Translation:Are Matěj and Kateřina husband and wife?
I wrote "Are Matej and Katerina married?" and it was accepted as being correct.
It really should be accepted. All accepted forms accept "married" and "husband and wife" equally.
I got the answer wrong and I was corrected with "Are Matěj and Kateřína spouses?". What did you write precisely to be wrong yourself?
Related question: Could "manželé" be translated with "a couple" or is it overtranslating? And a remark: The Czech sentence gives a short i to Kateřina while the English correction gives a long í.
I answered with the given translation of manželé as "husband and wife", so I got it correct. However, when I was hovering over the word the only other translation I saw was "husbands", which made me wonder if "spouses" was an acceptable input.
This hint is not applicable to this sentence. It is a possible translation of "manžélé" in certain sentences. Not in this one though. It means literally husbands, that means male spouses. For example: They are the husbands of those women. Oni jsou manželé těch žen.
a couple is pár, i.e., a group of two
sometimes meaning "a few":
pár dolarů - a couple of dollars
It is much more general than manželé and can't be used here. A couple does not have to be married.
I think the order of "husband and wife" should follow the order of the names given in the subject "Matěj and Kateřina".
I agree. The order of the first pair should match the order of the second pair. Another example: "Mary and Mr. Smith are student and teacher."
In English certain word pairs almost always occur in a set order.
Knife and fork
Salt and pepper
Husband and wife.
Putting them the other way around sounds very strange to a native speaker
Although I agree those word sets are odd on their own out of the known order; is there anything that makes them incorrect when switched?
I wrote "are Matěj and Kateřina a wife and a husband" and it was marked incorrect, but i think it should be correct.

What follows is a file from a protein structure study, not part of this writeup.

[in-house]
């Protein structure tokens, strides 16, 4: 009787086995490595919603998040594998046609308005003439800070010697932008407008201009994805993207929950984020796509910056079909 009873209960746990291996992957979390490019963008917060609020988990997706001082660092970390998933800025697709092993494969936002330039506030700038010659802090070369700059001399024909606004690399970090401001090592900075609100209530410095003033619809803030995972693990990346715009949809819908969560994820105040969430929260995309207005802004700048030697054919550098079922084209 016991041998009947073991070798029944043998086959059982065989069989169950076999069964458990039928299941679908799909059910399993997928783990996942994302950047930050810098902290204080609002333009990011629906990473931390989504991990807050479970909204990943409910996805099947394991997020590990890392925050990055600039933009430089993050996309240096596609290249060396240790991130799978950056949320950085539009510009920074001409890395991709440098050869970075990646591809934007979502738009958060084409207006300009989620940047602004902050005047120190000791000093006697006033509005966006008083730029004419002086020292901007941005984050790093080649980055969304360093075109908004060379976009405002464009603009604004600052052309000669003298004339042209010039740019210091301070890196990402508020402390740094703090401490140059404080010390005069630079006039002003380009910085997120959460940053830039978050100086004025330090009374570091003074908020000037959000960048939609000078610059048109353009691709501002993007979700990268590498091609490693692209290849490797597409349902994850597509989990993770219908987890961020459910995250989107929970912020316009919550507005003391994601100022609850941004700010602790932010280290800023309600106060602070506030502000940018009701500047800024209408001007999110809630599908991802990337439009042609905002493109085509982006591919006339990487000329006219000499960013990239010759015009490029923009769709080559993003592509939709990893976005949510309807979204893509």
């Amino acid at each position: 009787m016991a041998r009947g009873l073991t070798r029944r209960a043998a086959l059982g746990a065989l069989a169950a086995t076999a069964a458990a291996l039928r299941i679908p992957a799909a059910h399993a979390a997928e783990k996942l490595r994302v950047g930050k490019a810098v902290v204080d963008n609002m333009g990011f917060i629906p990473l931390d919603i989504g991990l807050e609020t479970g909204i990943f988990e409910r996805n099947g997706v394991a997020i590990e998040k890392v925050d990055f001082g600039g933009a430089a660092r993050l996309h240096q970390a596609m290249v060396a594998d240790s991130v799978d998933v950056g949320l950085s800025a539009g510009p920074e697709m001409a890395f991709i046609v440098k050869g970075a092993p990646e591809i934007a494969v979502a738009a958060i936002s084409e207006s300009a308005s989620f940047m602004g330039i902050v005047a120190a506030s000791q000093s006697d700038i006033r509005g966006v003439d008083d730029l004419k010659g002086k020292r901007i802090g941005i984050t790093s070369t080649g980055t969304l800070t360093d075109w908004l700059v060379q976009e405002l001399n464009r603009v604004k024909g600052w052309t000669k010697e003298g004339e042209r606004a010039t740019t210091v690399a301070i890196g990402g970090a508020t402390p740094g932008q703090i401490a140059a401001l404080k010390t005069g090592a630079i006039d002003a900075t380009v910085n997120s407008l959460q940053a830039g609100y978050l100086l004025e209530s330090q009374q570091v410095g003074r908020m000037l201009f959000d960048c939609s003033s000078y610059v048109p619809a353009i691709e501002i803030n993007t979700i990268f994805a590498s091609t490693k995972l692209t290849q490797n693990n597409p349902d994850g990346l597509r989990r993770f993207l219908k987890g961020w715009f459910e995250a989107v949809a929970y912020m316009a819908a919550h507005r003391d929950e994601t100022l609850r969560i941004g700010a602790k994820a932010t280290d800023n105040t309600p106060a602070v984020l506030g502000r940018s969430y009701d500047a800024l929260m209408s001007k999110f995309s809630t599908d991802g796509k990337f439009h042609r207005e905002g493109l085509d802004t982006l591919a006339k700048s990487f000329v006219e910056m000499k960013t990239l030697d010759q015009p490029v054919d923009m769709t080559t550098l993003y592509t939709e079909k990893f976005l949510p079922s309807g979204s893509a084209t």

If the purpose of the exercise is to say that Matěj and Kateřina are married to each other -- which I believe it is -- your answer probably was marked incorrect because including "a" doesn't make that point.
While there's nothing grammatically wrong with the phrase "a husband and a wife," that would suggest that Kateřina and Matěj are both married, but not necessarily to each other. "Manželé" may not have that meaning.
Is manzele a noun or a past participle? Does it mean "spouses", "two people who are a formal couple" or "married"?
Noun meaning "spouses". Novomanžele = lit. new husbands = newly wed. Still a noun.
What this? manželé? Yes it does, but there is currently no same-sex marriage in Czechia, we have registered partnership.
mason744522 asked the same question here four months ago. And VladaFu answered:
“Are you sure you read the previous comments? Read those by angiedaytripper and BoneheadBass again.”
This answer seems still valid.
“Manžele” was translated in the exercise as “husbands” but when I wrote “Are Matěj and Kateřina husbands” it said it was incorrect… why??
iyoossaev wrote: Noun meaning "spouses". Novomanžele = lit. new husbands = newly wed. Still a noun.
Thanks for stating that in my stead ;) On that note, I they are not "husbands," because they represent two genders, so they are "a husband and a wife". But “manžele” indeed means husbands (that is, multiple male spouses). Duolingo is not made by linguists, so I suggest taking everything here with a grain of salt, especially the dictionary hints ;)
The hints often show translations which, are possible translations of the word, but it may be a translation with a different meaning used in some other sentence.
Seeing as 'manzele' refers to spouse's why is "Are Matěj and Kateřina husband and wife" accepted where as "Are Matěj and Kateřina wife and husband" not accepted?
I guess Matej is not the wife or Katerina the husband may have something to do with it.
Are you sure you read the previous comments? Read those by angiedaytripper and BoneheadBass again.
Grammatically no, but keep the original order in your translations. This is a general rule here.
Why is manzele spelled with a long e at the end (adjective)? Would manzeli (the noun) be acceptable?
If you use DL's browser version read the Tips and notes:” “…manžel (husband) is noteworthy. It has an odd plural, manželé…” (my emphasis).
As the old saying goes: When the tips and notes are good, they're great. When they are bad, they're still quite good… Here they seem to answer your question pretty well.